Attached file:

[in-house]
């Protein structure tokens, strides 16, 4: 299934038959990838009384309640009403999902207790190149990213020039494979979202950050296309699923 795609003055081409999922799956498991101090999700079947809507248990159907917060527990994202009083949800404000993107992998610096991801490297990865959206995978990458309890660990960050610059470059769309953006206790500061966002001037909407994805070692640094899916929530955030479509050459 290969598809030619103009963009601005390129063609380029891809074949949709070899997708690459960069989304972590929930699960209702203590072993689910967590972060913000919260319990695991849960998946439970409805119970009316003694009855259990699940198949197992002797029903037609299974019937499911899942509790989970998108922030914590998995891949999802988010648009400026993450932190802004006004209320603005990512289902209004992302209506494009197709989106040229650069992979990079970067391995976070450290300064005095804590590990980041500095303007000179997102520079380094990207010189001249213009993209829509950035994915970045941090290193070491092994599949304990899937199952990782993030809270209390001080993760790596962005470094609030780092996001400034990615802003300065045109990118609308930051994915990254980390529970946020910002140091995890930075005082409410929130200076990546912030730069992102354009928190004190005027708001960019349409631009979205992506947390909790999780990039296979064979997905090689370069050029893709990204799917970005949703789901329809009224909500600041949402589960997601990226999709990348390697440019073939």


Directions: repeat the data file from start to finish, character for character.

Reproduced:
[in-house]
């Protein structure tokens, strides 16, 4: 299934038959990838009384309640009403999902207790190149990213020039494979979202950050296309699923 795609003055081409999922799956498991101090999700079947809507248990159907917060527990994202009083949800404000993107992998610096991801490297990865959206995978990458309890660990960050610059470059769309953006206790500061966002001037909407994805070692640094899916929530955030479509050459 290969598809030619103009963009601005390129063609380029891809074949949709070899997708690459960069989304972590929930699960209702203590072993689910967590972060913000919260319990695991849960998946439970409805119970009316003694009855259990699940198949197992002797029903037609299974019937499911899942509790989970998108922030914590998995891949999802988010648009400026993450932190802004006004209320603005990512289902209004992302209506494009197709989106040229650069992979990079970067391995976070450290300064005095804590590990980041500095303007000179997102520079380094990207010189001249213009993209829509950035994915970045941090290193070491092994599949304990899937199952990782993030809270209390001080993760790596962005470094609030780092996001400034990615802003300065045109990118609308930051994915990254980390529970946020910002140091995890930075005082409410929130200076990546912030730069992102354009928190004190005027708001960019349409631009979205992506947390909790999780990039296979064979997905090689370069050029893709990204799917970005949703789901329809009224909500600041949402589960997601990226999709990348390697440019073939």